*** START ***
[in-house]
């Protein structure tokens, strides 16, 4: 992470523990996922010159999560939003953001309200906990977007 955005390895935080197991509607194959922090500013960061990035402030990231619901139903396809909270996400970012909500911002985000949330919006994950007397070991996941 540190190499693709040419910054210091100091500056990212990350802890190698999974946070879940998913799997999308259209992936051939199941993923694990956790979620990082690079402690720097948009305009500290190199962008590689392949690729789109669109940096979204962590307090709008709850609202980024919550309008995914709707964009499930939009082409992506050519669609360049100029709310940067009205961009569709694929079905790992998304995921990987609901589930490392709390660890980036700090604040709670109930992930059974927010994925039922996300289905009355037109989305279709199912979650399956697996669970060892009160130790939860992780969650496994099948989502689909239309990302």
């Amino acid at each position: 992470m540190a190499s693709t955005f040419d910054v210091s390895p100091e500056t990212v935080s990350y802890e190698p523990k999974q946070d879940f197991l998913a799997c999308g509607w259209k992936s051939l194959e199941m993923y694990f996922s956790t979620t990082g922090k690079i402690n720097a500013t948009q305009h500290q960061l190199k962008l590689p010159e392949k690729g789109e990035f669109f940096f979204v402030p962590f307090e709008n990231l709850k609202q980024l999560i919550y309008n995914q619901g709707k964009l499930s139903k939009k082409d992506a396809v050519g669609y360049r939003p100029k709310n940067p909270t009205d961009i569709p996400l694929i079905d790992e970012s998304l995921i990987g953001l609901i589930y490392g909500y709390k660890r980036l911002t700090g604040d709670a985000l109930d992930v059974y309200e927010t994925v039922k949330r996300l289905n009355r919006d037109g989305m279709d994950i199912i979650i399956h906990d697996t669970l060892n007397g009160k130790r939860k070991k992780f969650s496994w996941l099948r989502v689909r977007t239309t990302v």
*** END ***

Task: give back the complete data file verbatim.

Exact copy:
[in-house]
């Protein structure tokens, strides 16, 4: 992470523990996922010159999560939003953001309200906990977007 955005390895935080197991509607194959922090500013960061990035402030990231619901139903396809909270996400970012909500911002985000949330919006994950007397070991996941 540190190499693709040419910054210091100091500056990212990350802890190698999974946070879940998913799997999308259209992936051939199941993923694990956790979620990082690079402690720097948009305009500290190199962008590689392949690729789109669109940096979204962590307090709008709850609202980024919550309008995914709707964009499930939009082409992506050519669609360049100029709310940067009205961009569709694929079905790992998304995921990987609901589930490392709390660890980036700090604040709670109930992930059974927010994925039922996300289905009355037109989305279709199912979650399956697996669970060892009160130790939860992780969650496994099948989502689909239309990302």
């Amino acid at each position: 992470m540190a190499s693709t955005f040419d910054v210091s390895p100091e500056t990212v935080s990350y802890e190698p523990k999974q946070d879940f197991l998913a799997c999308g509607w259209k992936s051939l194959e199941m993923y694990f996922s956790t979620t990082g922090k690079i402690n720097a500013t948009q305009h500290q960061l190199k962008l590689p010159e392949k690729g789109e990035f669109f940096f979204v402030p962590f307090e709008n990231l709850k609202q980024l999560i919550y309008n995914q619901g709707k964009l499930s139903k939009k082409d992506a396809v050519g669609y360049r939003p100029k709310n940067p909270t009205d961009i569709p996400l694929i079905d790992e970012s998304l995921i990987g953001l609901i589930y490392g909500y709390k660890r980036l911002t700090g604040d709670a985000l109930d992930v059974y309200e927010t994925v039922k949330r996300l289905n009355r919006d037109g989305m279709d994950i199912i979650i399956h906990d697996t669970l060892n007397g009160k130790r939860k070991k992780f969650s496994w996941l099948r989502v689909r977007t239309t990302v």